Jump to content


Photo

Beauty In Nature... Evidence Of Id


  • This topic is locked This topic is locked
43 replies to this topic

#21 Guest_wepwawet_*

Guest_wepwawet_*
  • Guests

Posted 15 December 2005 - 10:19 AM

how do you explain the fact that tropical reef fish also evolved and happened to fit that preconceived standard of beauty?

What preconceived standard? You keep referring to standards and laws and rules that frankly do not exist as anything other than a general consensus. Most people think colorful fish are pretty, do we all agree on why we think colorful fish are pretty? Any research supporting that?

Everyone is in agreement, including you.  You agree that reef fish are beautiful and so does everyone else.  If they did not adhere to rules that define beauty, then they would not be universally regarded as beautiful.

I can agree that the fish are beautiful without agreeing that the purpose of their markings is to be beautiful to us or to a creator.

The overall coloration of tropical reef fishes is not camouflage, so you’re argument that their color is to avoid predators doesn’t make sense.  Their design if anything would call attention to themselves, and they would be like a brightly painted lure.  Besides, I’m not talking about how or why coloration evolved, but how asthetically pleasing patterns evolved. These are not random patterns.  If they were, they would not be asthetically pleasing. If you would care to take a look at the example I cited…..

Stripes are effective camoflage in an environment containing linear background components. The stripes do not have to be the same color as the background, merely provide similar contrast (ever wonder why tigers get away with being bright orange?). This is an understood principle of camoflage. Also consider this...most reef fish are schooling fish...they congregate for protection...could the markings help them congregate and stay schooled closely? Do the markings help camoflage at the school level? I really don't know the answer to this question, but I cannot so boldly dismiss natural explanations for their markings.

You need to show why the vertical stripe needs to go through the eye, because the likelihood of a chance mutation causing that is extremely remote.  I think much of our disagreement is in the significance of the patterns.  I think you’re suggesting that the patterns are random and just happen to be beautiful.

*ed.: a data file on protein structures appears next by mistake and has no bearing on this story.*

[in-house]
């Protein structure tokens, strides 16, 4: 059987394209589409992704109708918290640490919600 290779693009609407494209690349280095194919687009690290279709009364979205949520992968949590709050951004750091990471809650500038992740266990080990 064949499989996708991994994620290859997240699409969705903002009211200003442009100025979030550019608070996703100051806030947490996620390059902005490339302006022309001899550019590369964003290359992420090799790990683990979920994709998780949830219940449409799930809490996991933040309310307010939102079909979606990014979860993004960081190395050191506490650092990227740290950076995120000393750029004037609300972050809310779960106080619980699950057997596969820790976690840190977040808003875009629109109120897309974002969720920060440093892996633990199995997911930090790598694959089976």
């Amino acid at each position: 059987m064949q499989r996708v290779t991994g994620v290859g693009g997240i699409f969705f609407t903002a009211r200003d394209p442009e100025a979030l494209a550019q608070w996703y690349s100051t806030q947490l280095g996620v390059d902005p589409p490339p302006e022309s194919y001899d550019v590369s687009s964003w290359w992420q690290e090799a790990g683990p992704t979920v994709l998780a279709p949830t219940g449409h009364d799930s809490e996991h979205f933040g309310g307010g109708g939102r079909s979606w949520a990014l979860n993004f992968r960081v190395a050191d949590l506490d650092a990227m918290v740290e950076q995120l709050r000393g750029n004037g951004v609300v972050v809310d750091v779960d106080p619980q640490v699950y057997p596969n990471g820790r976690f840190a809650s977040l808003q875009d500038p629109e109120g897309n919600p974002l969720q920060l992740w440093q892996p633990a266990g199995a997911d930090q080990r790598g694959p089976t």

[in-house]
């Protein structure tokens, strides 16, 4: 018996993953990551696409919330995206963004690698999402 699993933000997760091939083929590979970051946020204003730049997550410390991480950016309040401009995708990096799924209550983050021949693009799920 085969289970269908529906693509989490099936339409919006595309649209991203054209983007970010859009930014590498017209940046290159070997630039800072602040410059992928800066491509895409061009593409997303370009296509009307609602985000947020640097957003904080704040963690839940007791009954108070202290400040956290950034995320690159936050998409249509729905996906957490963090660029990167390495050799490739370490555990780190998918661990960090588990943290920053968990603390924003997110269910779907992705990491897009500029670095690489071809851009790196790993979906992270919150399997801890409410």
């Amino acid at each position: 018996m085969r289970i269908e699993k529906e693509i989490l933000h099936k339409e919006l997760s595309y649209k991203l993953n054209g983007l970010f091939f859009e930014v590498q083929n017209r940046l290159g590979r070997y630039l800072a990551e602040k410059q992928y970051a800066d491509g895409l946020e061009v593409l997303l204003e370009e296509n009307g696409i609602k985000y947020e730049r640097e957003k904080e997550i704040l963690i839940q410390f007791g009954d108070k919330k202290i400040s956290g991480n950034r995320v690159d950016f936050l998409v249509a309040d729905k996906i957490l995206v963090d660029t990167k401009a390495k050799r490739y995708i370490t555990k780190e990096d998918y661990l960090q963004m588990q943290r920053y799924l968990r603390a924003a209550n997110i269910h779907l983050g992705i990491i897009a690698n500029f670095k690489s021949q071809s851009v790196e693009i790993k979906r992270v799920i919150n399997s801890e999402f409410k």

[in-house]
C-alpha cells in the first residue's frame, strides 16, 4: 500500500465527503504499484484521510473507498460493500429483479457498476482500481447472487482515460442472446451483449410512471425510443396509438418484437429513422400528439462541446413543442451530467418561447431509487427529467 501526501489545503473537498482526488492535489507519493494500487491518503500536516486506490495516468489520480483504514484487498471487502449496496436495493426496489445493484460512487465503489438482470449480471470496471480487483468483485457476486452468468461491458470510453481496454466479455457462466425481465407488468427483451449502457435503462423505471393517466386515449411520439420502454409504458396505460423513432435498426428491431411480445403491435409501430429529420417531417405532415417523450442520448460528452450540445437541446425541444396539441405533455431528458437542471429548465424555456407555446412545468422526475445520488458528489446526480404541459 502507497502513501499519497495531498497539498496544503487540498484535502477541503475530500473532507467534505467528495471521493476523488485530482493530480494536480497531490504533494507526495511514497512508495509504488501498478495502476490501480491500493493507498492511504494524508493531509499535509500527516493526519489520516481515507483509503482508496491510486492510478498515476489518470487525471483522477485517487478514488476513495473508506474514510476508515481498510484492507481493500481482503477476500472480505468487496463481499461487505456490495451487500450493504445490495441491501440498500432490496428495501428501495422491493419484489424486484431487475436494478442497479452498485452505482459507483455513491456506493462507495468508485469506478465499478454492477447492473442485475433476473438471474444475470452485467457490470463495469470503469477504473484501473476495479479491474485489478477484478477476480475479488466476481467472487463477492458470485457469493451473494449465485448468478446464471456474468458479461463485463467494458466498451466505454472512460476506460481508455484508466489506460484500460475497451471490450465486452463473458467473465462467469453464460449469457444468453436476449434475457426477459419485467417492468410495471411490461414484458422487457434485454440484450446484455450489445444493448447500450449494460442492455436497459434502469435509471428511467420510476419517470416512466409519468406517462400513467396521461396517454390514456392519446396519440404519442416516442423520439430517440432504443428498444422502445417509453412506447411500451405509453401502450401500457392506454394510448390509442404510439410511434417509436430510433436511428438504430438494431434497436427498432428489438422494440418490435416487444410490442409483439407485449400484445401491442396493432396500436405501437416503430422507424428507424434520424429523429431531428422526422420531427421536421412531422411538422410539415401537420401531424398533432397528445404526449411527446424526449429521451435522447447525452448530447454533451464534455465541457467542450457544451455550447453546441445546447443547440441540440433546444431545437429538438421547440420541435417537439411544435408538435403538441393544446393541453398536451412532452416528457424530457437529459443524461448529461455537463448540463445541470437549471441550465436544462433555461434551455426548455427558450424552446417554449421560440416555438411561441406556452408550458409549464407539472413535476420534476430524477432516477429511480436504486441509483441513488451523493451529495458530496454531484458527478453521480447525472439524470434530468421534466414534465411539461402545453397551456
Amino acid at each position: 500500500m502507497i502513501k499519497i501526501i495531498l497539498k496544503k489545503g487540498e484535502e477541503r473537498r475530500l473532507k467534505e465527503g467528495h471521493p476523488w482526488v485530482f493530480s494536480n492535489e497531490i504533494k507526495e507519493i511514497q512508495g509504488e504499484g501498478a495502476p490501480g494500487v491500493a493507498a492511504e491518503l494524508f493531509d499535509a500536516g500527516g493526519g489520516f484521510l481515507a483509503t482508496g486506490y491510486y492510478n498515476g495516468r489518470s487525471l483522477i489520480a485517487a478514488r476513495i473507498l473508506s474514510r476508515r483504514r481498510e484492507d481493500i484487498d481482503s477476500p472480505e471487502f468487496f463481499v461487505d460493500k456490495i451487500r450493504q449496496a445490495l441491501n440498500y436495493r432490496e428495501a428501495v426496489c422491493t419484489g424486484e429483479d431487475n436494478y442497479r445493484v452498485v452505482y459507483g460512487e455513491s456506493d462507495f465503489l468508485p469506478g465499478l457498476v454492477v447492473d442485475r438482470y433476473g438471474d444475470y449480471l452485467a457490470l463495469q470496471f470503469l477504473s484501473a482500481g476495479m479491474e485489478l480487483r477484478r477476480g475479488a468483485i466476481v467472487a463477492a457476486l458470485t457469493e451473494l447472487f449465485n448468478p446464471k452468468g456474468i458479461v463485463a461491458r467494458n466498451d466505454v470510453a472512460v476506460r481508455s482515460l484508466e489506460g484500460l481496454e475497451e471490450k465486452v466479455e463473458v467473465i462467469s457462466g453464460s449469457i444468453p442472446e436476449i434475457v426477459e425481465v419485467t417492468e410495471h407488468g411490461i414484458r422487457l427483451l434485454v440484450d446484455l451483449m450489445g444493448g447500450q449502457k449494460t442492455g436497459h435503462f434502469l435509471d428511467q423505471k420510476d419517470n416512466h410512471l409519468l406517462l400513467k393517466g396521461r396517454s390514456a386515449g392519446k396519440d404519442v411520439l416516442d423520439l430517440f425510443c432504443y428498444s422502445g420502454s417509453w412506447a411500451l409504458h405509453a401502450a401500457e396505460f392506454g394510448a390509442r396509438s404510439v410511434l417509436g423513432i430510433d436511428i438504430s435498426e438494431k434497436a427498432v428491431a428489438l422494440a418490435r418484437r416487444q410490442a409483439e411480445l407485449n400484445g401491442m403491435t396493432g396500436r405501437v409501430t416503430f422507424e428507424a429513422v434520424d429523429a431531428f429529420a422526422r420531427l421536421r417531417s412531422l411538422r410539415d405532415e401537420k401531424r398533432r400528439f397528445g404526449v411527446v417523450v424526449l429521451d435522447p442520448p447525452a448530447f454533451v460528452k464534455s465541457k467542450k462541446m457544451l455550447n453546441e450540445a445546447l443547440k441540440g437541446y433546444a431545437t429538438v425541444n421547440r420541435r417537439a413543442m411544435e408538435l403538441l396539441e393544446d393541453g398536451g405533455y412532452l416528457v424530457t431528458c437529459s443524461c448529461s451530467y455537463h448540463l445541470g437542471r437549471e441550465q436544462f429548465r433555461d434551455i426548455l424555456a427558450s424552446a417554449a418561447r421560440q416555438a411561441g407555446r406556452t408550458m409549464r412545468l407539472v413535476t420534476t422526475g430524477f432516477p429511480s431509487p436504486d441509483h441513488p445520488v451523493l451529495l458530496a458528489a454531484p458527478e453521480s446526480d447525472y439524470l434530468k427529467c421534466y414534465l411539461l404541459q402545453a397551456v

Well the ToE would merely hold that such a pattern would not be selected if it had any overall adverse effect on survivability. But no I am not suggesting that the patterns are random, but are the effect of evolutionary pressures. Because of my poor general understanding of tropical fish evolution I have to admit that I cannot give an exact why answer...but I do not surrender and give the credit to the creator when the answer is "I don't know".

Then we are in agreement that the patterns in reef fishes are not random.  DNA copying errors are random. Why, then, is natural selection going to select out a non-random pattern that does not in and of itself have any bearing on reproductive success?

Natural selection is not random. If there is an advantage to a non-random pattern then it may be selected.

You haven’t given any indication that a pattern, which is not random,  offers any survival advantage.

That the fish with the pattern survive is at least an indicator that such patterns are, at worst, neutral survival traits.

Beauty is very consistent, in that numerous species are endowed with it.  You are willing to deny the evidence under the pretext that, in your opinion, if a creator endowed one creature with beauty he would have similarly endowed all creatures with beauty.

If we are going to use beauty as a marker of design then yes, the creator must have made all things beautiful, or had a purpose in making some beautiful and some not. Since we cannot know the purpose of the creator, beauty is an unreliable marker because it is not consistant unless we can also conclude that ugly things were not created (face the facts...any designer responsible for Carrot Top can lay no claim to intelligence). Otherwise we require the further assumption that the creator must have had reasons...that train of thought never ends.

I think this is getting too much into religion and is beyond the scope of objective science.  You need only to look at the evidence of the numerous species that do exhibit beauty, and ask yourself if this does show evidence of intelligent design.  There’s no reason to suppose that a creator would have elected to create other species with less beauty.

View Post

I think you need to look at that last statement again...[Inigo]I do not think it means what you think it means[/Inigo]

Along with the beautiful plants and fishes I also see things like the hookworm, the fangtooth and frogfish. Do you think maybe God ran out of beauty on the third day or something? I think it's getting more into philosophy than religion because we have to discuss what is beauty and can it exist naturally. You are saying beauty must come from a creator and I say it doesn't have to. This certainly isn't a scientific conversation.